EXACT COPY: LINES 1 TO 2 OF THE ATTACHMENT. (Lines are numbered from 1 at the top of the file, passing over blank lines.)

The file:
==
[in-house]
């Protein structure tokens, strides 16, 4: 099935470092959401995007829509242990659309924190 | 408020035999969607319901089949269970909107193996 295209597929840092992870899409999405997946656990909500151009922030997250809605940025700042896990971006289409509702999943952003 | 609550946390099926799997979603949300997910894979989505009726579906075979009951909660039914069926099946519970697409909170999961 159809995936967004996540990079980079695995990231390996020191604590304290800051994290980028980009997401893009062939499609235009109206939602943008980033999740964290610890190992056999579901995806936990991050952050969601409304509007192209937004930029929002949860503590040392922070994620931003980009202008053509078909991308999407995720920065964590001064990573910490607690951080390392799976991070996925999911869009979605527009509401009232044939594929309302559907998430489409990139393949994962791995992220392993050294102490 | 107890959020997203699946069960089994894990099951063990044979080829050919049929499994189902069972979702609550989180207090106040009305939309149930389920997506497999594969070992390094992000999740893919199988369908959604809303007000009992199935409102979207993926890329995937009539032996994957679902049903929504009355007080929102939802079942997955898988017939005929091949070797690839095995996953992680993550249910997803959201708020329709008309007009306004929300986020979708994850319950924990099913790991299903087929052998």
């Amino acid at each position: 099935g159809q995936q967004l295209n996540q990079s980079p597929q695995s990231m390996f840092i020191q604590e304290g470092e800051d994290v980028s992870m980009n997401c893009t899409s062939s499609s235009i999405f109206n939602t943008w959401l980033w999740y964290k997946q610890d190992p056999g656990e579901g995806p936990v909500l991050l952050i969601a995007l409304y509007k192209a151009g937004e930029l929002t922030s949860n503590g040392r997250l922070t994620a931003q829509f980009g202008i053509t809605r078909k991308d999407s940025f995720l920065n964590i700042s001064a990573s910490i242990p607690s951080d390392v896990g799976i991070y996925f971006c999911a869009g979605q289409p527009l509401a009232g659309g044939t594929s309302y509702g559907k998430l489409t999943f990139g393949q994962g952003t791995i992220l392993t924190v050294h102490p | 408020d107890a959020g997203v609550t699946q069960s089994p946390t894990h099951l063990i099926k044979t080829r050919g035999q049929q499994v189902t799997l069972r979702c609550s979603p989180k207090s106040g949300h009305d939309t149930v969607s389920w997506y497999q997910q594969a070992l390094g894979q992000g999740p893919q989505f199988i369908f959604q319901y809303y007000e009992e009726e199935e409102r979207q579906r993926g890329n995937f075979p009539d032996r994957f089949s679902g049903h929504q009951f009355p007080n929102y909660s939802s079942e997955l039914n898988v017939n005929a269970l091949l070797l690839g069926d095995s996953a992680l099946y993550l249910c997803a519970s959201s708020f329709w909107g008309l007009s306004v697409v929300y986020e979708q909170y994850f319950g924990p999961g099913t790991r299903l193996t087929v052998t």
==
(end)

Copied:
[in-house]
């Protein structure tokens, strides 16, 4: 099935470092959401995007829509242990659309924190 | 408020035999969607319901089949269970909107193996 295209597929840092992870899409999405997946656990909500151009922030997250809605940025700042896990971006289409509702999943952003 | 609550946390099926799997979603949300997910894979989505009726579906075979009951909660039914069926099946519970697409909170999961 159809995936967004996540990079980079695995990231390996020191604590304290800051994290980028980009997401893009062939499609235009109206939602943008980033999740964290610890190992056999579901995806936990991050952050969601409304509007192209937004930029929002949860503590040392922070994620931003980009202008053509078909991308999407995720920065964590001064990573910490607690951080390392799976991070996925999911869009979605527009509401009232044939594929309302559907998430489409990139393949994962791995992220392993050294102490 | 107890959020997203699946069960089994894990099951063990044979080829050919049929499994189902069972979702609550989180207090106040009305939309149930389920997506497999594969070992390094992000999740893919199988369908959604809303007000009992199935409102979207993926890329995937009539032996994957679902049903929504009355007080929102939802079942997955898988017939005929091949070797690839095995996953992680993550249910997803959201708020329709008309007009306004929300986020979708994850319950924990099913790991299903087929052998």